“Good user interface focuses on the essentials. It is unobtrusive and long-lasting in design. The basic prerequisite for this is the reduction in the complexity of functionality”. These lines, which I wrote in one of my recent blogs posts, have often been on my mind during the last few weeks. Furthermore — or perhaps for this very reason — I constantly encounter this line of argument again and again.
But what exactly is behind the concept ‘reduction in functionality?’ The most important aspect is providing the user with complex technical matters in a convenient and easily-understood manner. The products and applications which we come across at work or in our daily life are becoming ever more complex with each version. The task of usability is thus to translate this rise in complexity into simplicity. This process could perhaps be described as the creation of a parellel universe; on one hand, we are dealing with complex technical features, which, on the other hand, are activated by deliberately simple actions.
Simplicity becomes Reality
If all functions and possibilites are shown at the same time, then the user can’t see the forest for the trees, so to speak. Were I to compare, for example, my TV set-top box with a modern remote control, the difference is immediately apparent.
The picture clearly shows which product comes out on top in usability. Namely, the product whose own capacities take a back seat, and instead puts the user (and thus the user-friendliness) in the foreground.
If I give the user three different options to adjust the volume, this means that there are two unnecessary alternatives. The narrower the path is, the clearer the user interfaces becomes.
Usability Predetermines the Path
A further point which speaks in favour of a clearly-defined path: the user has a goal in mind, which he wants to quickly and easily achieve. If he comes to a fork in the road, at which he must reflect and decide, a hurdle automatically arises between the user and the goal. Should this continue to happen, the user can be led off the track altogether.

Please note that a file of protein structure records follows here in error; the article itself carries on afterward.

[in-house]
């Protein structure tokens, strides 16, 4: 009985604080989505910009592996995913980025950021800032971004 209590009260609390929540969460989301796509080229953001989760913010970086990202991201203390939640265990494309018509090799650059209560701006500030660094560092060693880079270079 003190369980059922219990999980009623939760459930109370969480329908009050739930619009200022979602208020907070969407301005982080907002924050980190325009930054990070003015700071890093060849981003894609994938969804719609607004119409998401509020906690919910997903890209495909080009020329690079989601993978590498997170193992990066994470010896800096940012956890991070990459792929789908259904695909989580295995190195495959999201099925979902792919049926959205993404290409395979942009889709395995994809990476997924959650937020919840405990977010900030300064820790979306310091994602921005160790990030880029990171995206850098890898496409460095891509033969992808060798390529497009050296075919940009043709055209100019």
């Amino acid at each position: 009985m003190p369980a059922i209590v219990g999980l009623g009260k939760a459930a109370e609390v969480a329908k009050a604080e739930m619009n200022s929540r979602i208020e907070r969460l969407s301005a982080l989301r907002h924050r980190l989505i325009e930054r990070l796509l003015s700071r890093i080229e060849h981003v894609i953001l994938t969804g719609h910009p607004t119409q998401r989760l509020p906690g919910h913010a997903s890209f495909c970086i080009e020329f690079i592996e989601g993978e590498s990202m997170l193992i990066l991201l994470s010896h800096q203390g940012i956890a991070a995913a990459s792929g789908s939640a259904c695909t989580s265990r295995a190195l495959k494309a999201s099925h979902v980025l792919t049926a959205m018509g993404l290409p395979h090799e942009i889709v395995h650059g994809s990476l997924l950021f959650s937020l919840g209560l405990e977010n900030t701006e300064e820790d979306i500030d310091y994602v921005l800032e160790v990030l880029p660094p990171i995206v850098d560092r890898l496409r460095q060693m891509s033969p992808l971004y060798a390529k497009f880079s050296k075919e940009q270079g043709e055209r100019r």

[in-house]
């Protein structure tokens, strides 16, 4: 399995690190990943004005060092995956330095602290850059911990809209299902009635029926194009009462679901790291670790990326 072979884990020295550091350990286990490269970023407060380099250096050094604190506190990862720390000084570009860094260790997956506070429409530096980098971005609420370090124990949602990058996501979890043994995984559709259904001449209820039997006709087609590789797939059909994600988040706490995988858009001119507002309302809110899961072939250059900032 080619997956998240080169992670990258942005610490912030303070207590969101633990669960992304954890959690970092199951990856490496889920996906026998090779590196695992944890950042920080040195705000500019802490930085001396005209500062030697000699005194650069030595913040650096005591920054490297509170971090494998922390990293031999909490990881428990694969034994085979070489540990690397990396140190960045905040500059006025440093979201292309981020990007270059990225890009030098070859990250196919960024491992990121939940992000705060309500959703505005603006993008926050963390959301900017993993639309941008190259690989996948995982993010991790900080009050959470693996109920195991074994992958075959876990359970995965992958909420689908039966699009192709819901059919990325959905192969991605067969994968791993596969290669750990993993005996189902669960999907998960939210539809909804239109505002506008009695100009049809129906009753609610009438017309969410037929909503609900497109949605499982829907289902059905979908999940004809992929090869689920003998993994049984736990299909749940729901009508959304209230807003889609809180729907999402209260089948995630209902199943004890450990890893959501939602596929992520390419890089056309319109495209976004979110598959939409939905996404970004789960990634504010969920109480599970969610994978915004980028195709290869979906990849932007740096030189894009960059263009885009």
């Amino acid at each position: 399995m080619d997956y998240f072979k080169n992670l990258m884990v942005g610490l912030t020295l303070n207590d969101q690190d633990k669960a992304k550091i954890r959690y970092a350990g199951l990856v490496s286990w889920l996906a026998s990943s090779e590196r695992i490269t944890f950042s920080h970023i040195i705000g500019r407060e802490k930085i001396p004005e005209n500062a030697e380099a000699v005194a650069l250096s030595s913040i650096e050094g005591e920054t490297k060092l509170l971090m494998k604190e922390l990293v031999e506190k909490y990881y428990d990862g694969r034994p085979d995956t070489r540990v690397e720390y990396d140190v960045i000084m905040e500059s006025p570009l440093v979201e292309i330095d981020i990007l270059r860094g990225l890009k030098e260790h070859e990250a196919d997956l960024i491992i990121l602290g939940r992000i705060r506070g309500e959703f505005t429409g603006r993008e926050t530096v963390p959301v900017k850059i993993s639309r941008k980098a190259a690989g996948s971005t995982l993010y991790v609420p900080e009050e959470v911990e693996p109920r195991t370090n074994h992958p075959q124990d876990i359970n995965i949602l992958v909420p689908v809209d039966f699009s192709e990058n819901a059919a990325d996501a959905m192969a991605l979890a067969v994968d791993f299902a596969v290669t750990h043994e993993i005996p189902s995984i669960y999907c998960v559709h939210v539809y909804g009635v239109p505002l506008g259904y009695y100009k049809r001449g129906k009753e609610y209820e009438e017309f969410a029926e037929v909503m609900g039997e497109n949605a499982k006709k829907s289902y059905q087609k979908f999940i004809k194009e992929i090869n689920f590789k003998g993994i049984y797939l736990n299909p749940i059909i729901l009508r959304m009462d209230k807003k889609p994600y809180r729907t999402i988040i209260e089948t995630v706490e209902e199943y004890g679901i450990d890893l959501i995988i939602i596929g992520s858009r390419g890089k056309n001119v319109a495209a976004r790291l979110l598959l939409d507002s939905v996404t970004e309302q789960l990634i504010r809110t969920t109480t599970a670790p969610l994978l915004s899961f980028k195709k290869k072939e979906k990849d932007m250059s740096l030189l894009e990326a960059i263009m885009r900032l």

It is therefore all the more important to focus on unambiguous goals during the user experience process. What does the user want? That his requests are realised easily, with little effort and few clicks.
Words Show the Way
During the login process, I often come across two buttons. One of these is identified as ‘sign up’, and the other is marked with ‘sign in’. Do I really want to give my customers or potential customers this choice? How are the two different processes identifiable? Precisely outlined wording leads to a coherent understanding and a happy customer.
If the customer understands at first glance what each button does, trust is built up immediately, and he pushes the corresponding button without hesitation. Therefore the choice of a suitable text as well as user interface are required features of good usability.
We have all at some point allowed ourselves to be guided by signage, be it at a park or in a hospital. However, following signage that leads us correctly and without posing questions is — from my own experience — less likely to occur. For example, I have often been in the situation wherein I could not determine in exactly which direction an arrow was pointing.
If I transfer these regularities from a system of signage to a user interface, I meet similar challenges, and also possible solutions. In the interactive world, I need consistent, logical shapes and colours, just as in the real world. From this it follows that an arrow directing us to the right, for example, should always look the same on each screen or each button.
Suitable for Everyone
An interactive word or colour system is perceived just as it is in the real world. That is to say, there are people who are able to remember colours better; others who are better with the appearance of letters and words, and other who rely on specific sounds. Therefore, a good and meaningful mixture which addresses all of these senses is the best way. If the user is clearly guided, step by step, throughout the process, and, with these methods, is taught how the system works, then it should be easy to meet the customer’s needs.
The Task of the Product
The product or the application consists not only of the case and the technology, but also, or even especially, of the operation. The task is to create simplicity through consistency. In this way, the customer can enjoy problem-free use of the product, without having to think further about it. Various aspects, such as technology, design and text, play an important role here. And, as described above, placing some of the potential functions in the background can help achieve this. Because in this case, the customer is the focus.
Originally published at gu-co.de on February 27, 2017.